“I’m sorry I had to do it like this.”
That was the message that greeted Nick Husted when he returned to his San Jose, California, home on May 24 and noticed that his partner, Samantha Moreno Rodriguez, and 7-year-old son, Liam, were gone, along with all of their belongings.
“I’m going to try to get a house for Liam and I,” the message from Rodriguez continued. They could, she said, talk about the situation at some point in the future.
The message was cryptic and upsetting, but not alarming. There was nothing in it to foreshadow the terrible event that would take place a week later—when Rodriguez allegedly killed Liam and dumped his body in a forest.
The discovery of his remains would set off a frantic effort to identify him and ultimately lead investigators to Denver, where the FBI on Tuesday morning arrested Rodriguez at a hotel where she was holed up with an unidentified man.
“While the outcome is heartbreaking, there is a sense of closure that Liam Husted will not longer be referred to as a John Doe,” FBI Supervisory Special Agent Jeremy Schwartz said at a news conference.
Police, who are still searching for a motive, said there was no sign that Liam, who reportedly had special needs, was abused in the past, and no indication that his mother’s abrupt departure would put him in harm’s way.
After Nick Husted came home to the empty house on May 24, he wasn’t sure what to do. So he waited. And as the days ticked by, Rodriguez was on the move—traveling down the Pacific Coast Highway, to Laguna Beach, to Victorville, and then ultimately to Nevada.
She was seen at a hotel in the Vegas area on May 27; police know Liam was alive at that time. The next day, however, his body was found on a trailhead in Mountain Spring, where they believe he was killed. (Authorities have not yet released a cause of death.)
At the time, Las Vegas police had no idea who he was and created a series of sketches that were released to the public in hopes that someone would recognize the boy who came to be known as Little Zion.
On June 1, Nick Husted contacted San Jose police; he didn’t want to get Rodriguez in trouble, but he wanted to document the parental abduction. Police listened to the messages Rodriguez had left and agreed there was nothing “suspicious,” as Lt. Ray Spencer of the Las Vegas Metropolitan Police Department would later put it.
By now, the story of Little Zion and the sketches released by police were making their way onto newscasts around the country. On June 4, a friend of Rodriguez who knew she was missing saw the sketch and noticed it looked like Liam.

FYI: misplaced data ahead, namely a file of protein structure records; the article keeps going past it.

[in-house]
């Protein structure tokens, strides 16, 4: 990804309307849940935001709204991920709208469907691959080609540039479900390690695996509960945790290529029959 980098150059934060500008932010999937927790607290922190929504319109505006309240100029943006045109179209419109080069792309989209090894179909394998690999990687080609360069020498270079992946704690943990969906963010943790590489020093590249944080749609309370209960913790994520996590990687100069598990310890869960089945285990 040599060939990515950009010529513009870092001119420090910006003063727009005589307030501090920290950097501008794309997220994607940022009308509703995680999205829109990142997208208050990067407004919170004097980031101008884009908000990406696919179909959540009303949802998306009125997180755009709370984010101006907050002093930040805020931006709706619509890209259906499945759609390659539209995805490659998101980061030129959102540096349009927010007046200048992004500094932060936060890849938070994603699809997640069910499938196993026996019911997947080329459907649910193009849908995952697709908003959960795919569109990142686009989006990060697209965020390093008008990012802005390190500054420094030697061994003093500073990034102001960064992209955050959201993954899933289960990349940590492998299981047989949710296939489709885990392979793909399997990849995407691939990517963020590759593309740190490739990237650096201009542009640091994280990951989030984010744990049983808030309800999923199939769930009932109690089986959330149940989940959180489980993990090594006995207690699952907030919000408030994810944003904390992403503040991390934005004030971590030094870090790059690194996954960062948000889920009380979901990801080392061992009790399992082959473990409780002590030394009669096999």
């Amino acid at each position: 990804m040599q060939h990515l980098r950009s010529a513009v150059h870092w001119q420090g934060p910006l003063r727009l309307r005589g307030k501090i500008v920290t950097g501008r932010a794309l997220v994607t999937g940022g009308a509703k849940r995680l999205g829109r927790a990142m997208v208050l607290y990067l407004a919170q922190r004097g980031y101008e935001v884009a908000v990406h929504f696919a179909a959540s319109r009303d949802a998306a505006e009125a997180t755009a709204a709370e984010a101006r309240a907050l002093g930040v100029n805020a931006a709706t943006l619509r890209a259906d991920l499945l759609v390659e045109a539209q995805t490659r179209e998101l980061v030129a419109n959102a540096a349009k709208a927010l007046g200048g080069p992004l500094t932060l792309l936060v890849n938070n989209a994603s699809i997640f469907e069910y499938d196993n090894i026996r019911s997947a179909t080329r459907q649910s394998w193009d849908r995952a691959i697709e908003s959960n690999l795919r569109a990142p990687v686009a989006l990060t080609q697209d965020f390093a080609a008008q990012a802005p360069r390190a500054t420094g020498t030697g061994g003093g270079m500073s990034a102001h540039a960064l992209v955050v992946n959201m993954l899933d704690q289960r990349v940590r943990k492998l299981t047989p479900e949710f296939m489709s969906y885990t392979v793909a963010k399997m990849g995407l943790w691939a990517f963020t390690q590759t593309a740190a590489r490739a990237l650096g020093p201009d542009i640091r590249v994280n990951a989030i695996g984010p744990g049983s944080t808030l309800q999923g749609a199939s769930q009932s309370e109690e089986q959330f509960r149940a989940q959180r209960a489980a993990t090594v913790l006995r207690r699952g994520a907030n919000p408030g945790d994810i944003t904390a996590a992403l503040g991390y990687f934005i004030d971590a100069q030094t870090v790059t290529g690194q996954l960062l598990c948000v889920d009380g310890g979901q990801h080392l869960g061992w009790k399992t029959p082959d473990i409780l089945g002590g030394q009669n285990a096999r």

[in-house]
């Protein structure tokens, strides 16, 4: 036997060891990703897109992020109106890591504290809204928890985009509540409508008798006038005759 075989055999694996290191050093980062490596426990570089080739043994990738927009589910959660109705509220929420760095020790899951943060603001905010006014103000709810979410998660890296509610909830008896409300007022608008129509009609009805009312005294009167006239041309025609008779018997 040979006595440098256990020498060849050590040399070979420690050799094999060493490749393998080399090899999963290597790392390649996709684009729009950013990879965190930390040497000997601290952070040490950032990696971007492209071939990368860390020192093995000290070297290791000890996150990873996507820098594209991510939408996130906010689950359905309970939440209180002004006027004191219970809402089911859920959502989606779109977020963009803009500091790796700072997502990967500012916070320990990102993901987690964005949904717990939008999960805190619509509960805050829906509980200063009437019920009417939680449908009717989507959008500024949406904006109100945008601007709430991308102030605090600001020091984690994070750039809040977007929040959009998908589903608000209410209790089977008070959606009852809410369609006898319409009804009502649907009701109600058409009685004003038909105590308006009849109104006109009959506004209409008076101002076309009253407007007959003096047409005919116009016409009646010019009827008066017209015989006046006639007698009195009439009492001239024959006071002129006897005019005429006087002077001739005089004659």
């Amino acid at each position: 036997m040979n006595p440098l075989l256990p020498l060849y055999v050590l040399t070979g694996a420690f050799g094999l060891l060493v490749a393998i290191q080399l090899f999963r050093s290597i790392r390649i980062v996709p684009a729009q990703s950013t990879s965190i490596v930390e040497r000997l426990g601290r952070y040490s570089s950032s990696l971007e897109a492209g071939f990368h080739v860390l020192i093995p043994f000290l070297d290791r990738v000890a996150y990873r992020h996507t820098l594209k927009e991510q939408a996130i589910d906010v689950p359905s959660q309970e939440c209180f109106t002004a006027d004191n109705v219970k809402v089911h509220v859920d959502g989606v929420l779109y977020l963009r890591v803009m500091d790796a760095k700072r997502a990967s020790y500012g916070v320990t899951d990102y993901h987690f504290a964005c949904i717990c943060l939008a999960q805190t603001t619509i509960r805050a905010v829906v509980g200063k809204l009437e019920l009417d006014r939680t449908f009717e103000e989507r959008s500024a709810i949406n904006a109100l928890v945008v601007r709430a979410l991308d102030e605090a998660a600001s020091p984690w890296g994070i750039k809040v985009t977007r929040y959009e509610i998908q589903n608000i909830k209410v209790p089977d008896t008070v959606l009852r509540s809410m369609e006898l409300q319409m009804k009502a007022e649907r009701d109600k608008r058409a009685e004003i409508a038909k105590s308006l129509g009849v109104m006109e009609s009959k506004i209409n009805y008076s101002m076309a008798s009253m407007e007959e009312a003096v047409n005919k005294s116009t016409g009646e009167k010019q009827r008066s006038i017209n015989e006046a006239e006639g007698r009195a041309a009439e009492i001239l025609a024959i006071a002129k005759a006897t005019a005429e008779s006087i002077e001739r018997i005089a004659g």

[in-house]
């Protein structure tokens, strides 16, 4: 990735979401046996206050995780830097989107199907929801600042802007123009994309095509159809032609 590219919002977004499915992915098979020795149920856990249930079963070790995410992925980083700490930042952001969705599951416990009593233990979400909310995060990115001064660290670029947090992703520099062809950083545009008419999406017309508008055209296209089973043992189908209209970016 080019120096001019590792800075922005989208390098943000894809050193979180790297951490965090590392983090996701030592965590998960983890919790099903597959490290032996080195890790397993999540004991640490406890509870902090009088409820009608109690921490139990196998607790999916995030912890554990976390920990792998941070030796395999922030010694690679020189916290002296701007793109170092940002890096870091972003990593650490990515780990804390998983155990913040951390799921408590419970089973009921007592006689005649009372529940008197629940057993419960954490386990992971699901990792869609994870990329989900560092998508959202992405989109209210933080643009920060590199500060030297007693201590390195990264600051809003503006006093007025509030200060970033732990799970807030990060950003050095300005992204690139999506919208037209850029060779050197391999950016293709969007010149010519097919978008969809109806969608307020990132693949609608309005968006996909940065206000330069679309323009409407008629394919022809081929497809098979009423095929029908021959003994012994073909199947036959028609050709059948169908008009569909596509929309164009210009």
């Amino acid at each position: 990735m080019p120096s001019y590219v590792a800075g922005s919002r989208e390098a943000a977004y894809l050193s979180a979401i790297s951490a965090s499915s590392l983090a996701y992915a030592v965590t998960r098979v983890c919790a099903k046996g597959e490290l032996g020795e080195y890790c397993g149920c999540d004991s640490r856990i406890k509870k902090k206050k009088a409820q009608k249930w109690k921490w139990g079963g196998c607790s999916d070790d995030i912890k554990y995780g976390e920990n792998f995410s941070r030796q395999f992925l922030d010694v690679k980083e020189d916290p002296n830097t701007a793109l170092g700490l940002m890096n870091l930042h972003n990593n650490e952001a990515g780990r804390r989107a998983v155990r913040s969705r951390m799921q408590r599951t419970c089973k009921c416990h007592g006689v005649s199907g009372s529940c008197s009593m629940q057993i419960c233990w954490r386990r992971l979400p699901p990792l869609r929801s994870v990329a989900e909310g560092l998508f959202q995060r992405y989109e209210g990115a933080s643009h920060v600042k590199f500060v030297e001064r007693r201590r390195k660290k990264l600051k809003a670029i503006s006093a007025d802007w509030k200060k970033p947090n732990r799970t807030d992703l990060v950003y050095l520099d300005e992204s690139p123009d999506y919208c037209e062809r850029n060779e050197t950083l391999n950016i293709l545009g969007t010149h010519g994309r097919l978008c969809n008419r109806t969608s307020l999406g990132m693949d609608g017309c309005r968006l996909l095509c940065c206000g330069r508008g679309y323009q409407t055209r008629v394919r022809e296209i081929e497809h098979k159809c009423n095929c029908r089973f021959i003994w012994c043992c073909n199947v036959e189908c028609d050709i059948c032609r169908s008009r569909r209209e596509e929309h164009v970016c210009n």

She called San Jose police, who reached out to Spencer. Las Vegas detectives rushed to California and collected some of Liam’s belongings, including his pillow, then brought it back to the crime lab in Nevada.
On Monday came the news that DNA had matched the pillow to the boy in the forest. Little Zion had a name: Liam Husted. And police had a new challenge—finding Rodriguez.
She had previously been spotted in Colorado Springs, so they knew where to start. Investigators did not reveal how they tracked her to the Denver hotel, but they did say the man she was with is not believed to have any involvement in Liam’s death.
“We don’t know why she was in Denver,” Spencer said, adding that Vegas detectives had been dispatched to Colorado to question her and bring her back to Nevada, if she does not fight extradition.
Nick Husted’s father, Chris, told the Denver Post that “something went horribly wrong with Sam, and Liam is unfortunately taken away.”
He said that Liam had attended a school for autistic children and had a home aide to help with behavioral issues who had moved away right before the pandemic.
“As Liam got older it was strainful for them but they managed. There was no sign of abuse at all,” the grandfather told the Post. “Liam was an innocent child, dependent for their care and good intentions, like all people with special needs.”
Spencer said the investigation had taken a toll on his team. “It’s emotionally draining working a case like this,” he told reporters.
Some of the stress came from the realization of how many other children like Little Zion could be out there as he fielded tips from people who thought they recognized the sketch.
“I am inundated with reports of missing children from across the United States,” he said.